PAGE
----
While a database can potentially hold a wealth of information and trends, users can only harness that potential through the data query. A query is a request for data written in a special syntax, often Structured Query Language (SQL), from a database that extracts information and formats it for consumption and analysis. Data querying can perform calculations, automate tasks or dig deeper through data mining, which uncovers hidden trends and relationships between data points. Though more specialized for the fields of data science and big data than business intelligence specifically, it is certainly a feature you can consider depending on your business needs.
Query Multiple Data Sources
Readable and Modifiable SQL
Data analysis turns raw information into actionable insights, helping businesses maximize the value of their data to make better business decisions. Data analysis assists users in extracting value from operational information and empowers them to take a deeper look into their business. There are four main types of analytics: descriptive, predictive, prescriptive and diagnostic. Each is useful and important in its own way and not all BI solutions can perform every type of analysis, so it’s important to identify your data analysis needs and make sure that prospective solutions can address them.
Segmentation and Cohort Analysis
Scenario and What-if Analysis
Statistical and Regression Analysis
Time-Series Analysis and Forecasting
Predictive Analytics and Predictive Modeling Markup Language (PMML) Support
Text Mining (Text Analytics) and Sentiment Analysis
Social Media and Web Analytics
Advanced Data Analysis using Python and R
Internet of Things (IoT) and Streaming Analytics
Augmented analytics play a huge role in enabling organization-wide data literacy, empowering all users with the power of self-service BI, while freeing up IT and data scientists professionals for more specialized projects. Augmented analytics is the use of technologies such as machine learning, artificial intelligence and automated algorithms to analyze data, accelerating the work done by human data analysts and data scientists. Through augmented analytics, modern BI solutions can now also process data faster and return deeper, more valuable insights with minimal human bias. They can provide automated predictions and prescriptions, helping users prepare for what-ifs. Through natural language generation and natural language processing, they can simplify data analysis and make actionable insights accessible to users without coding knowledge.
No longer just a buzzword, augmented analytics is often referred to as the future of business analytics and Gartner predicts that by the end of 2020, more than 40% of data science tasks will be augmented. If you want a BI solution that’s fully equipped for the future, augmented analytics may be a feature you want to consider for your requirements list.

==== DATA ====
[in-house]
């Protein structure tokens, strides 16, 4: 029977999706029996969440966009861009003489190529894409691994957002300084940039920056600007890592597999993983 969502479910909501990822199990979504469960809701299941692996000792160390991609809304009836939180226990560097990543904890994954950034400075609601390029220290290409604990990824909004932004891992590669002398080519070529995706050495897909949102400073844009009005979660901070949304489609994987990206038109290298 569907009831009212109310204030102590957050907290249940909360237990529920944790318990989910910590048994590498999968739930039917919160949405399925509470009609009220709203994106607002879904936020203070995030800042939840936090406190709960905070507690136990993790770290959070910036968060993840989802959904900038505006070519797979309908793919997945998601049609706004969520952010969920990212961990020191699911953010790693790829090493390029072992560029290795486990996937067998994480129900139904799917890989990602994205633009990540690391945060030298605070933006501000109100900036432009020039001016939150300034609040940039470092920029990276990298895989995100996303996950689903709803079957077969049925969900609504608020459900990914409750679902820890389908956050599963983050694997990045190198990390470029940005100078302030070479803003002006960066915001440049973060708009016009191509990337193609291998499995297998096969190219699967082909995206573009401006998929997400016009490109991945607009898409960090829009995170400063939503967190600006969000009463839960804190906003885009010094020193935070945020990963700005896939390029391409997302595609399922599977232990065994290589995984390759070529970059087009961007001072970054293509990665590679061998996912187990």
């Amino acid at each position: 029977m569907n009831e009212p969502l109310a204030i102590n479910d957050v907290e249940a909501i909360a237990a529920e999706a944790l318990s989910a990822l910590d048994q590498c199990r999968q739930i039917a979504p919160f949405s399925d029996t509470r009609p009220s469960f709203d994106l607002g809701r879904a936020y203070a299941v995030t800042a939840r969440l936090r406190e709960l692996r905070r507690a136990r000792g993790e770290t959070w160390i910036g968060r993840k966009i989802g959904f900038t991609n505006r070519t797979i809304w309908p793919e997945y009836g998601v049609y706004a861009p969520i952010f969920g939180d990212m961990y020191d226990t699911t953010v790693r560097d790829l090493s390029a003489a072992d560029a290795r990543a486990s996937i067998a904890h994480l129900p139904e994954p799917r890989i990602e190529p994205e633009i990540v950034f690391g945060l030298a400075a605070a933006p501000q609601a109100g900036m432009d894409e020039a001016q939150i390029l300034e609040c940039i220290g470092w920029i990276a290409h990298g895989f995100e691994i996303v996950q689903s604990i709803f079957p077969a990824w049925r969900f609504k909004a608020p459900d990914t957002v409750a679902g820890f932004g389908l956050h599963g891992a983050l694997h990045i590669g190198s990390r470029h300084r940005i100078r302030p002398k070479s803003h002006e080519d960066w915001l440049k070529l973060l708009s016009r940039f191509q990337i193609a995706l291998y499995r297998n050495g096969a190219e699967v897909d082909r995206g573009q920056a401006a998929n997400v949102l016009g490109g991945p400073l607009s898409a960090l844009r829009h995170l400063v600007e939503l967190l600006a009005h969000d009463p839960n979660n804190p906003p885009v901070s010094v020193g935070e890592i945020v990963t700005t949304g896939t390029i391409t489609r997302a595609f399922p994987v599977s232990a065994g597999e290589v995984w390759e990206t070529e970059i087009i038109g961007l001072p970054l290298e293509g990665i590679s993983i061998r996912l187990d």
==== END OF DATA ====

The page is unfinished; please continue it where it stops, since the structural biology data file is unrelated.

Example of augmented analytics, featuring a system automatically turning data into written sales reports
Source: Oracle Analytics Cloud, a vendor on our BI augmented analytics leaderboard.
Augmented Data Preparation
Automated Descriptive Insights
Key Driver Analysis
Automated Anomaly Alerting
Autogenerated and Analyzed Segments or Clusters
Auto generated Forecasts or Predictions
Contextualized or Relevant Insights
Automated Feature Generation or Selection
Automated Algorithm Selection and Model Tuning
Automated Model Packaging and Monitoring
Text-Based and Voice-Based Natural Language Search
You may think that reporting and analysis are the same thing, but they are very different in terms of their purpose and delivery. Reporting organizes data into information that displays how different areas of a business are performing, while analysis transforms that data into insights. Reporting shows what is happening in a business, while analysis explains why it’s happening and what can be done about it. While reporting without BI tools is often IT-centric, many BI solutions break down this barrier and allow for self-service reporting so that users can generate their own reports. This helps users get reports in minutes, not days, while alleviating the burden on a company’s IT department to deliver reports. The productivity and efficiency that reporting can provide make it important to consider in your business intelligence report requirements template.
Screenshot example from Board, a vendor on our BI leaderboard for Reporting
Text-Based Natural Language Reports
Voice-Based Natural Language Reports
Embedded analytics refers to a BI solution that can be embedded into other programs to perform in-application analysis, offering features like reporting, data processing, drill-down and more from directly within the system. It delivers the benefits of business intelligence and data-informed decision making to users of an existing platform without requiring that they access a separate BI application. If you’re looking to add embedded analytics to an existing platform and don’t want to have to build an in-house analytics solution within your chosen application, you can purchase an embedded BI tool that supports out-of-the-box integration.
Here are some embedded BI requirements:
Mobile App Embeddability
Integrated Workflow Actions
Get our BI Tools Requirements Template